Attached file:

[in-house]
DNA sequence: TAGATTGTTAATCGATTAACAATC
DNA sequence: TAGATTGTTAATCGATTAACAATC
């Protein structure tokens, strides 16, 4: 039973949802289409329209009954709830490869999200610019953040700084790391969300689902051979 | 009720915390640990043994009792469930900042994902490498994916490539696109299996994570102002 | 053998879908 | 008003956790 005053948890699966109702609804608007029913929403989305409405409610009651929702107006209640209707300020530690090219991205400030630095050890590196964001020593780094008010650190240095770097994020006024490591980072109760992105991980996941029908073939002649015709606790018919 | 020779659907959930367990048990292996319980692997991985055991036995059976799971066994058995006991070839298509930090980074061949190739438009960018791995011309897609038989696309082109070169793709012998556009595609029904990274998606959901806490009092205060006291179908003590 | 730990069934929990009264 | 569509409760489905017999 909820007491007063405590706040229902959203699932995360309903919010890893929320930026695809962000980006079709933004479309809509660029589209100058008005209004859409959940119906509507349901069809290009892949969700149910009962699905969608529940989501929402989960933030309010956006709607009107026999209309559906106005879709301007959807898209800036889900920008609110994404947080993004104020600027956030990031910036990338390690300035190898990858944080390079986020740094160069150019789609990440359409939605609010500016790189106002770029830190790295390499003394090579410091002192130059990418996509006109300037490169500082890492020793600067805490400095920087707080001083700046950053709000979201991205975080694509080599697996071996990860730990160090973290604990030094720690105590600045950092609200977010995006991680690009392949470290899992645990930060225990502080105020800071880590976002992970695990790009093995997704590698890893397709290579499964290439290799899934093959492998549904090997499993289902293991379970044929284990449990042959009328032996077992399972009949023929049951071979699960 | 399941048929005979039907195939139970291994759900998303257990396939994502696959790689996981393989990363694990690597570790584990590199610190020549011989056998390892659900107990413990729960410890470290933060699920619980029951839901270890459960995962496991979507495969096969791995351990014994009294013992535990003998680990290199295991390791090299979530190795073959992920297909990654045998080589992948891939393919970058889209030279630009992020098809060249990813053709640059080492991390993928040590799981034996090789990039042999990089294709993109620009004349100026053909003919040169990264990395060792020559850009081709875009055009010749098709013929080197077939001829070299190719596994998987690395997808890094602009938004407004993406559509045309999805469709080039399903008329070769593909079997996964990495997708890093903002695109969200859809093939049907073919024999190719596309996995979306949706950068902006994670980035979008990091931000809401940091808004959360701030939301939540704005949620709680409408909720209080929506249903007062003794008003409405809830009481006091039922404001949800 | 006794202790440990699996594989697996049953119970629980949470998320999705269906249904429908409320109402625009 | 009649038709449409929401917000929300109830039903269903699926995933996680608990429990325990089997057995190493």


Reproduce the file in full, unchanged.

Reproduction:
[in-house]
DNA sequence: TAGATTGTTAATCGATTAACAATC
DNA sequence: TAGATTGTTAATCGATTAACAATC
């Protein structure tokens, strides 16, 4: 039973949802289409329209009954709830490869999200610019953040700084790391969300689902051979 | 009720915390640990043994009792469930900042994902490498994916490539696109299996994570102002 | 053998879908 | 008003956790 005053948890699966109702609804608007029913929403989305409405409610009651929702107006209640209707300020530690090219991205400030630095050890590196964001020593780094008010650190240095770097994020006024490591980072109760992105991980996941029908073939002649015709606790018919 | 020779659907959930367990048990292996319980692997991985055991036995059976799971066994058995006991070839298509930090980074061949190739438009960018791995011309897609038989696309082109070169793709012998556009595609029904990274998606959901806490009092205060006291179908003590 | 730990069934929990009264 | 569509409760489905017999 909820007491007063405590706040229902959203699932995360309903919010890893929320930026695809962000980006079709933004479309809509660029589209100058008005209004859409959940119906509507349901069809290009892949969700149910009962699905969608529940989501929402989960933030309010956006709607009107026999209309559906106005879709301007959807898209800036889900920008609110994404947080993004104020600027956030990031910036990338390690300035190898990858944080390079986020740094160069150019789609990440359409939605609010500016790189106002770029830190790295390499003394090579410091002192130059990418996509006109300037490169500082890492020793600067805490400095920087707080001083700046950053709000979201991205975080694509080599697996071996990860730990160090973290604990030094720690105590600045950092609200977010995006991680690009392949470290899992645990930060225990502080105020800071880590976002992970695990790009093995997704590698890893397709290579499964290439290799899934093959492998549904090997499993289902293991379970044929284990449990042959009328032996077992399972009949023929049951071979699960 | 399941048929005979039907195939139970291994759900998303257990396939994502696959790689996981393989990363694990690597570790584990590199610190020549011989056998390892659900107990413990729960410890470290933060699920619980029951839901270890459960995962496991979507495969096969791995351990014994009294013992535990003998680990290199295991390791090299979530190795073959992920297909990654045998080589992948891939393919970058889209030279630009992020098809060249990813053709640059080492991390993928040590799981034996090789990039042999990089294709993109620009004349100026053909003919040169990264990395060792020559850009081709875009055009010749098709013929080197077939001829070299190719596994998987690395997808890094602009938004407004993406559509045309999805469709080039399903008329070769593909079997996964990495997708890093903002695109969200859809093939049907073919024999190719596309996995979306949706950068902006994670980035979008990091931000809401940091808004959360701030939301939540704005949620709680409408909720209080929506249903007062003794008003409405809830009481006091039922404001949800 | 006794202790440990699996594989697996049953119970629980949470998320999705269906249904429908409320109402625009 | 009649038709449409929401917000929300109830039903269903699926995933996680608990429990325990089997057995190493």